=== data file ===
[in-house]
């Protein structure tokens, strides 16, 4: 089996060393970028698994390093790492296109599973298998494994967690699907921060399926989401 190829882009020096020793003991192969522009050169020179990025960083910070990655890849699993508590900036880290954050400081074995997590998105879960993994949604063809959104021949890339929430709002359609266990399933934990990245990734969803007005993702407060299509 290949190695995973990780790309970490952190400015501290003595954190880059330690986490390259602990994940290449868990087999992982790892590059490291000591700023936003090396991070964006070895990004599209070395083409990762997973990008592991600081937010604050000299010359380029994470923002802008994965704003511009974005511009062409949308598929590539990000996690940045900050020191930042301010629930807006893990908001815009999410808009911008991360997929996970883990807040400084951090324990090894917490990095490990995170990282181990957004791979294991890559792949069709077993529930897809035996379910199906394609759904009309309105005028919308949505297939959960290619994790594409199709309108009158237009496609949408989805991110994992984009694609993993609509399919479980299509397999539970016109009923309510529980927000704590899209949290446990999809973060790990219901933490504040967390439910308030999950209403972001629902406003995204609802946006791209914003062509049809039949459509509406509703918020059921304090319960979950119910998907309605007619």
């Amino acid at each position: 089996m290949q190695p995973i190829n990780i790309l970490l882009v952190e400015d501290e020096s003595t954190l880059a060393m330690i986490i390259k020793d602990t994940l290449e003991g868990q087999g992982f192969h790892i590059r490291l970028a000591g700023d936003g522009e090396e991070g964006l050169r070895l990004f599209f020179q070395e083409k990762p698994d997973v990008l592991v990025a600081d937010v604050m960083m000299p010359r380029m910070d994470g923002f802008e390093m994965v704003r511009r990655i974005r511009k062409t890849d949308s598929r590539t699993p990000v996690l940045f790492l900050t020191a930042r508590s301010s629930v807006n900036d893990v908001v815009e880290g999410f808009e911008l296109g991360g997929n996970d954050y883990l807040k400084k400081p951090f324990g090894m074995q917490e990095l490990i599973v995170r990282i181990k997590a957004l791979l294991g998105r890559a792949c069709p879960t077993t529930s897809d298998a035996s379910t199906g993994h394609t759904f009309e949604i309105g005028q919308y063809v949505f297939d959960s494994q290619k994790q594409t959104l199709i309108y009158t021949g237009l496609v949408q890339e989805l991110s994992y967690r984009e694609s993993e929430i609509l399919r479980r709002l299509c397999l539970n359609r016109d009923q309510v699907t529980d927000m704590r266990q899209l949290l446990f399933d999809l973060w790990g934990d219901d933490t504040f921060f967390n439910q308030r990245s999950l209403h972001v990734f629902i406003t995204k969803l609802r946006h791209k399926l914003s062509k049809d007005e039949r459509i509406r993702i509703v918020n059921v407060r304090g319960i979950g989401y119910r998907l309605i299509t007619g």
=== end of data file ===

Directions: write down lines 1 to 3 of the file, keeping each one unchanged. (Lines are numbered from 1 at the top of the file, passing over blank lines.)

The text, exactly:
[in-house]
């Protein structure tokens, strides 16, 4: 089996060393970028698994390093790492296109599973298998494994967690699907921060399926989401 190829882009020096020793003991192969522009050169020179990025960083910070990655890849699993508590900036880290954050400081074995997590998105879960993994949604063809959104021949890339929430709002359609266990399933934990990245990734969803007005993702407060299509 290949190695995973990780790309970490952190400015501290003595954190880059330690986490390259602990994940290449868990087999992982790892590059490291000591700023936003090396991070964006070895990004599209070395083409990762997973990008592991600081937010604050000299010359380029994470923002802008994965704003511009974005511009062409949308598929590539990000996690940045900050020191930042301010629930807006893990908001815009999410808009911008991360997929996970883990807040400084951090324990090894917490990095490990995170990282181990957004791979294991890559792949069709077993529930897809035996379910199906394609759904009309309105005028919308949505297939959960290619994790594409199709309108009158237009496609949408989805991110994992984009694609993993609509399919479980299509397999539970016109009923309510529980927000704590899209949290446990999809973060790990219901933490504040967390439910308030999950209403972001629902406003995204609802946006791209914003062509049809039949459509509406509703918020059921304090319960979950119910998907309605007619």
């Amino acid at each position: 089996m290949q190695p995973i190829n990780i790309l970490l882009v952190e400015d501290e020096s003595t954190l880059a060393m330690i986490i390259k020793d602990t994940l290449e003991g868990q087999g992982f192969h790892i590059r490291l970028a000591g700023d936003g522009e090396e991070g964006l050169r070895l990004f599209f020179q070395e083409k990762p698994d997973v990008l592991v990025a600081d937010v604050m960083m000299p010359r380029m910070d994470g923002f802008e390093m994965v704003r511009r990655i974005r511009k062409t890849d949308s598929r590539t699993p990000v996690l940045f790492l900050t020191a930042r508590s301010s629930v807006n900036d893990v908001v815009e880290g999410f808009e911008l296109g991360g997929n996970d954050y883990l807040k400084k400081p951090f324990g090894m074995q917490e990095l490990i599973v995170r990282i181990k997590a957004l791979l294991g998105r890559a792949c069709p879960t077993t529930s897809d298998a035996s379910t199906g993994h394609t759904f009309e949604i309105g005028q919308y063809v949505f297939d959960s494994q290619k994790q594409t959104l199709i309108y009158t021949g237009l496609v949408q890339e989805l991110s994992y967690r984009e694609s993993e929430i609509l399919r479980r709002l299509c397999l539970n359609r016109d009923q309510v699907t529980d927000m704590r266990q899209l949290l446990f399933d999809l973060w790990g934990d219901d933490t504040f921060f967390n439910q308030r990245s999950l209403h972001v990734f629902i406003t995204k969803l609802r946006h791209k399926l914003s062509k049809d007005e039949r459509i509406r993702i509703v918020n059921v407060r304090g319960i979950g989401y119910r998907l309605i299509t007619g």